Vitousek et al computed a global human consumption of NPP as wood to be 2.2 Gt./year. They also computed that another 1.3 Gt./ year of wood was killed as part of timber- and firewood harvesting and left on the forest floor (e.g. branches, roots, twigs). This gives a NPP co-option of 3.5 Gt./ year as a result of timber- and firewood harvesting out of a total global forest NPP of 48.7 Gt./ year of dry organic matter. Shifting cultivation, land clearing and forest plantation productivity add another 10.1 Gt./ year for a total co-opted NPP of 13.6 Gt./ year. The assumptions used to compute the ratio of co-option to consumption appears to be quite reasonable for temperate forests where about a third (16.2 Gt./ year) of global forest NPP occurs (78W1). However it is clearly much too low for tropical forests. Also the implication here is that human co-option of global forest NPP could potentially increase by a factor of about 3.5 before hitting its limit. This is clearly much too high. Below are some facts and figures that the NPP analysis by Vitousek et al must be reconciled with.

Clearly the ratio of co-option to direct consumption for wood harvests in tropical forests assumed by Vitousek et al (1.6) is too small. Also the ratio of co-option to NPP is too small, and ought to be closer to 1.0. A co-option/direct-consumption ratio of about 15.2 (justified by the data above) would give a co-option of 100% of tropical forest NPP (also readily justified by the data above). Harvests beyond sustained yield in most tropical nations would suggest that co-option should be taken as well in excess of 100% of NPP. Also much wood harvesting in tropical nations is illegal (up to 80% of total harvests (98A1) (98A2)) and/or non-commercial, and hence is not counted in harvest tallies. On the other hand, in some areas of the Amazon and the Congo, significant areas of untapped forests remain, suggesting a co-option of effectively 0% in these areas. The net effect of these four factors seems unlikely to reduce overall co-option below 100% of NPP.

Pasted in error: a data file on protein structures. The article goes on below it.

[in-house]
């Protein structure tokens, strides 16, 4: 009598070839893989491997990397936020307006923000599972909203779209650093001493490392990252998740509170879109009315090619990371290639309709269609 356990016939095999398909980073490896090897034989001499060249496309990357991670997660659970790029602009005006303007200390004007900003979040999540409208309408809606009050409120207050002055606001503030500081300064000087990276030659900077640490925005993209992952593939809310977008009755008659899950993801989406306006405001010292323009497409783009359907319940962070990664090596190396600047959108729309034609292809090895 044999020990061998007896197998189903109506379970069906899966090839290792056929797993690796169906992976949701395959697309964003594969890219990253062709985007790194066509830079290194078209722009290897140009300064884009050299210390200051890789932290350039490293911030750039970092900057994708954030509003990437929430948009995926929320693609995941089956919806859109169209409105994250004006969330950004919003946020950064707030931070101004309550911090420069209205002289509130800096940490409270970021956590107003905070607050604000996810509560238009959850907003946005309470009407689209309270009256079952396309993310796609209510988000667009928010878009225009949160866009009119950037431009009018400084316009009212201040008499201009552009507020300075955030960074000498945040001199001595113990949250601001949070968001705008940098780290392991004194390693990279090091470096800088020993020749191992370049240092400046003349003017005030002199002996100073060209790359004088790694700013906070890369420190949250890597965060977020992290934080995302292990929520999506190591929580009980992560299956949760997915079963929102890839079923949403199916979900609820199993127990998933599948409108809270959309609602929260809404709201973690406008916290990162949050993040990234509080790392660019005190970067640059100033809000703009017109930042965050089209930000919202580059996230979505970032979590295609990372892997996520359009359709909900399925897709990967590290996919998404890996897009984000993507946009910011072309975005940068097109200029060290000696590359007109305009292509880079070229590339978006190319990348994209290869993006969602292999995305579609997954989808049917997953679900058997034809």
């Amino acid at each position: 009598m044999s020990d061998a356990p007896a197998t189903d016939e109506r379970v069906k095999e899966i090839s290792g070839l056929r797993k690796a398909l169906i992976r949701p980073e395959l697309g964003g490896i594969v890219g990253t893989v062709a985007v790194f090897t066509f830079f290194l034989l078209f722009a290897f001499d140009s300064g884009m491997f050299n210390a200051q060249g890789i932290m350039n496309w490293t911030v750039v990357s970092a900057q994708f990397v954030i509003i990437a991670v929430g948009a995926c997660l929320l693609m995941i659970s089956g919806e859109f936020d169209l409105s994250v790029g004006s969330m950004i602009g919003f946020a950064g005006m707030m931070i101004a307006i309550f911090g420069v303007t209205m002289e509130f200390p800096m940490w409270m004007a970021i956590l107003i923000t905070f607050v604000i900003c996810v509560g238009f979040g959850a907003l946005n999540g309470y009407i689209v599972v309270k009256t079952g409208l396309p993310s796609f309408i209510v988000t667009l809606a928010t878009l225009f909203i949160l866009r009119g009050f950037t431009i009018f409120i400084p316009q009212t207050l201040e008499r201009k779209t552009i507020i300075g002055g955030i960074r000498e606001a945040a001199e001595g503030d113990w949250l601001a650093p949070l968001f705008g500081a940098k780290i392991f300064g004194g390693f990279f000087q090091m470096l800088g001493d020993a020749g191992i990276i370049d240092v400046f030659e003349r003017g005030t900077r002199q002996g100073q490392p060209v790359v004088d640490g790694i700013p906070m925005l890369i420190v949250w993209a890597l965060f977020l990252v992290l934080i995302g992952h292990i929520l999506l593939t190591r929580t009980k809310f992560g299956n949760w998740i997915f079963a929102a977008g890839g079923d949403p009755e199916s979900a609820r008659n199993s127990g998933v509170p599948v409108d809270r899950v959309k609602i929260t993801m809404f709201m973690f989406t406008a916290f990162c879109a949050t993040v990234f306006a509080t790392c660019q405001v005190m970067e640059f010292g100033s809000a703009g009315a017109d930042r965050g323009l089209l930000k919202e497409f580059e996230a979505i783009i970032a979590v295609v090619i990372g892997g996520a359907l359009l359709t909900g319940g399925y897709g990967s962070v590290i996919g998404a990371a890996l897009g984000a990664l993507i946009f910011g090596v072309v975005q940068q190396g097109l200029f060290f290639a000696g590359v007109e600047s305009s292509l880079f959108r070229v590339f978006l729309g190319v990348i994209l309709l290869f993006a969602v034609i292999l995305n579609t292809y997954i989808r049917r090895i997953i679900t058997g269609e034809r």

[5] ~ Co-Opted NPP of Temperate Forests ~
Subtracting the above tropical forest data from Vitousek et al's analysis of forests globally would suggest that human co-option of temperate forests is about 1.17 Gt./ year of dry organic matter out 16.2 Gt./ year of NPP. This would suggest that wood co-opted from the world's temperate forests could be increased by a factor of 13.8. This, too, is grossly at odds with experience and estimates of sustainable harvests. Hagler's 1995 estimate of the sustainable long-term harvest of fuelwood and industrial fibers from the world's available forests was 3.7 billion m3 (96N1). Around 1990 over 3.4 billion m3 of wood were extracted from the world's forests and woodlots annually (91P1). Growth in wood consumption is well in excess of 1%/ year, so the surplus wood-producing capacity of the world's forests has, at best, vanished. Surpluses in some nations, are counterbalanced by harvests beyond sustained yield elsewhere. So human co-option of temperate forest NPP should, like tropical forest NPP, be taken as about 100%.

[6] ~ Summary of Globally Co-opted NPP ~
It is of interest to re-tabulate the Vitousek et al intermediate analysis of globally co-opted NPP (86V1). This is done in Table (1) below.

Table (1) brings the NPP analyses into consistency with the broader "footprint" analyses. Both basically lead to the conclusion that, under present resource management practices, no significant options exist for human numbers to grow without corresponding reductions in living standards or changes in resource management.

Table (1) ~ Summary Comparison of Co-opted Net Primary Productivities (NPPs) Computed here and those Computed in the Analysis by Vitousek et al (86V1) ~

Type of Surface Cover


106 km2



et al

As Corrected






Semi-Arid Lands (#4)















Cultivated Land





Human Areas





Other Terrestrial (#2)






#5) 92

#3) 23.1








TOTALS (percent)

#6) 47




#1 Gt. dry organic matter per year
#2 chaparral, bogs, swamps, peatlands and marshes
#3 92.4 (total) minus the 75% in open oceans that is too diffuse to be accessible.
#4 Naturally open woodlands, natural grasslands, and savanna
#5 Lakes and streams (2) + 25% of marine (90)
#6 Percent of the Earth's total surface area (510)

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It has been estimated that, today, 83% of the world's ice-free lands are impacted, directly or indirectly, by humans (02S1). The area of ice-free land in the world is about 131 million km2. 83% of 131 is 109 million km2. Of this 109 mllion km2, about 4.75 million km2 were urban lands in 2000 (Table FG.5 of Ref.(00W1)). So this suggests an area impacted by humans in terms of croplands, grazing lands and forests of about 104 million km2. But other analyses give only 85-90 million km2 as being reasonably biologically productive. (See Part (2-D-e) of Chapter 2 of Ref. (07S1).) So this is saying that human impacts, directly or indirectly, extend over all the world's reasonably biologically productive land. The percentage of the Earth's NPP co-opted by Man that is computed above seems compatible with the above analysis by Sanderson et al (02S1).